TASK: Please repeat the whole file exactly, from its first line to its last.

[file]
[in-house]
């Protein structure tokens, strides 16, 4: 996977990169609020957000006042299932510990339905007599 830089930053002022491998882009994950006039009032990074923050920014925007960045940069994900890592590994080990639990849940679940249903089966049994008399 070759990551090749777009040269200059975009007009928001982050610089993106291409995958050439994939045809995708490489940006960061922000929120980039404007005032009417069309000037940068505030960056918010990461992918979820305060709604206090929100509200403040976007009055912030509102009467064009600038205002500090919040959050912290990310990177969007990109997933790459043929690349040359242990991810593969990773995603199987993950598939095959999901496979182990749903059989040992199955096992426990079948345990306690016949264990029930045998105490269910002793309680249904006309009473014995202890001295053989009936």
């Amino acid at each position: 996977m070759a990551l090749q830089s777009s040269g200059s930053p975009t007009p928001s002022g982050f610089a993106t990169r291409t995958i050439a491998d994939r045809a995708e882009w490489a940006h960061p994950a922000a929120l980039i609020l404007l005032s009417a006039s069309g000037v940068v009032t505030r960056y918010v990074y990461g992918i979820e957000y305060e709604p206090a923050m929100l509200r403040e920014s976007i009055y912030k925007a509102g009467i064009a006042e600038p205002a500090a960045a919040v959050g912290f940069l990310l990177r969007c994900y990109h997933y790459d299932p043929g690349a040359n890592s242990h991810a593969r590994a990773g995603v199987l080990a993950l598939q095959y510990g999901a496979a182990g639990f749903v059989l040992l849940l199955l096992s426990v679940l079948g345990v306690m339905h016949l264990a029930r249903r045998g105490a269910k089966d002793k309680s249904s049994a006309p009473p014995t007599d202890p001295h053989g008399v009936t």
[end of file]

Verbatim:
[in-house]
């Protein structure tokens, strides 16, 4: 996977990169609020957000006042299932510990339905007599 830089930053002022491998882009994950006039009032990074923050920014925007960045940069994900890592590994080990639990849940679940249903089966049994008399 070759990551090749777009040269200059975009007009928001982050610089993106291409995958050439994939045809995708490489940006960061922000929120980039404007005032009417069309000037940068505030960056918010990461992918979820305060709604206090929100509200403040976007009055912030509102009467064009600038205002500090919040959050912290990310990177969007990109997933790459043929690349040359242990991810593969990773995603199987993950598939095959999901496979182990749903059989040992199955096992426990079948345990306690016949264990029930045998105490269910002793309680249904006309009473014995202890001295053989009936």
């Amino acid at each position: 996977m070759a990551l090749q830089s777009s040269g200059s930053p975009t007009p928001s002022g982050f610089a993106t990169r291409t995958i050439a491998d994939r045809a995708e882009w490489a940006h960061p994950a922000a929120l980039i609020l404007l005032s009417a006039s069309g000037v940068v009032t505030r960056y918010v990074y990461g992918i979820e957000y305060e709604p206090a923050m929100l509200r403040e920014s976007i009055y912030k925007a509102g009467i064009a006042e600038p205002a500090a960045a919040v959050g912290f940069l990310l990177r969007c994900y990109h997933y790459d299932p043929g690349a040359n890592s242990h991810a593969r590994a990773g995603v199987l080990a993950l598939q095959y510990g999901a496979a182990g639990f749903v059989l040992l849940l199955l096992s426990v679940l079948g345990v306690m339905h016949l264990a029930r249903r045998g105490a269910k089966d002793k309680s249904s049994a006309p009473p014995t007599d202890p001295h053989g008399v009936t």